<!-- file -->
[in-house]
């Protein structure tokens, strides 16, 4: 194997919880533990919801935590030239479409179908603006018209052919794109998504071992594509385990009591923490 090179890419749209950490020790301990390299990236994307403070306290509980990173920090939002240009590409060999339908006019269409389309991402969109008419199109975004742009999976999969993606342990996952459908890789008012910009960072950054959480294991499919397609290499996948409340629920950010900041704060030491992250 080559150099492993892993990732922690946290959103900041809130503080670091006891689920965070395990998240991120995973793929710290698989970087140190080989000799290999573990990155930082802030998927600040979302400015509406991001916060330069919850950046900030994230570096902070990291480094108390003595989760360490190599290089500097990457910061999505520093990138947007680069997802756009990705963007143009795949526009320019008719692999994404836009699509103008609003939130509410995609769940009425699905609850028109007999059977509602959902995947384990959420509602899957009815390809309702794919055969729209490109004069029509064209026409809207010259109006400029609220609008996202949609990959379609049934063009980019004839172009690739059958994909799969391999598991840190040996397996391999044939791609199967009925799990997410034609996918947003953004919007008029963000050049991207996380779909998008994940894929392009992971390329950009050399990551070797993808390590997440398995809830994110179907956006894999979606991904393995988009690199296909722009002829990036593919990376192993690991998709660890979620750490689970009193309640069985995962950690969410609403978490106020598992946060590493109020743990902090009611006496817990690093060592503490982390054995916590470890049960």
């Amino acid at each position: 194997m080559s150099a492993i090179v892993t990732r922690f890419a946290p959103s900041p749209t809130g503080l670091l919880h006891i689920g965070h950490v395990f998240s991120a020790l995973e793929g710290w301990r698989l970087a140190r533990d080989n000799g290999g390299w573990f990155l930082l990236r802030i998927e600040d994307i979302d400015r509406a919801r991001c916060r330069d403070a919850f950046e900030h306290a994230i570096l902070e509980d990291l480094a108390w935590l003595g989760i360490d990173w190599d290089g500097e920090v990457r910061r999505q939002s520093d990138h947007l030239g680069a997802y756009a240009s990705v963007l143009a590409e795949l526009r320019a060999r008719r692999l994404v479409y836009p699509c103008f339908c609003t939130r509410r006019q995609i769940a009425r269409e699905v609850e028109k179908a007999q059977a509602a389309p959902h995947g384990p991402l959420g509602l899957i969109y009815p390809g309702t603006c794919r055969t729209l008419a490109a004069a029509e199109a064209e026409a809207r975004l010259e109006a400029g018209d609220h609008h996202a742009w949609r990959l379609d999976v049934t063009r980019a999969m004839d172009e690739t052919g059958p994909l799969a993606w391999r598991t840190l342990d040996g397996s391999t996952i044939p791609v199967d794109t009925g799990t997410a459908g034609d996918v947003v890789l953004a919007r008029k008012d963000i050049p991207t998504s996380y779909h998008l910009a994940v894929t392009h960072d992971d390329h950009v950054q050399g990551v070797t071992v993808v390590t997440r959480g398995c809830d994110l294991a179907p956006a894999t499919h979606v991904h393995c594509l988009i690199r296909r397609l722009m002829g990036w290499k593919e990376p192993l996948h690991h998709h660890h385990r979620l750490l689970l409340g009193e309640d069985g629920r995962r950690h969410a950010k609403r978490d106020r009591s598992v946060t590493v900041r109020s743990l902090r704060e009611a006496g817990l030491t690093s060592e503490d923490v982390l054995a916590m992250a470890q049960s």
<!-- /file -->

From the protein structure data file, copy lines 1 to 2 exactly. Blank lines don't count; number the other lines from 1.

[in-house]
């Protein structure tokens, strides 16, 4: 194997919880533990919801935590030239479409179908603006018209052919794109998504071992594509385990009591923490 090179890419749209950490020790301990390299990236994307403070306290509980990173920090939002240009590409060999339908006019269409389309991402969109008419199109975004742009999976999969993606342990996952459908890789008012910009960072950054959480294991499919397609290499996948409340629920950010900041704060030491992250 080559150099492993892993990732922690946290959103900041809130503080670091006891689920965070395990998240991120995973793929710290698989970087140190080989000799290999573990990155930082802030998927600040979302400015509406991001916060330069919850950046900030994230570096902070990291480094108390003595989760360490190599290089500097990457910061999505520093990138947007680069997802756009990705963007143009795949526009320019008719692999994404836009699509103008609003939130509410995609769940009425699905609850028109007999059977509602959902995947384990959420509602899957009815390809309702794919055969729209490109004069029509064209026409809207010259109006400029609220609008996202949609990959379609049934063009980019004839172009690739059958994909799969391999598991840190040996397996391999044939791609199967009925799990997410034609996918947003953004919007008029963000050049991207996380779909998008994940894929392009992971390329950009050399990551070797993808390590997440398995809830994110179907956006894999979606991904393995988009690199296909722009002829990036593919990376192993690991998709660890979620750490689970009193309640069985995962950690969410609403978490106020598992946060590493109020743990902090009611006496817990690093060592503490982390054995916590470890049960």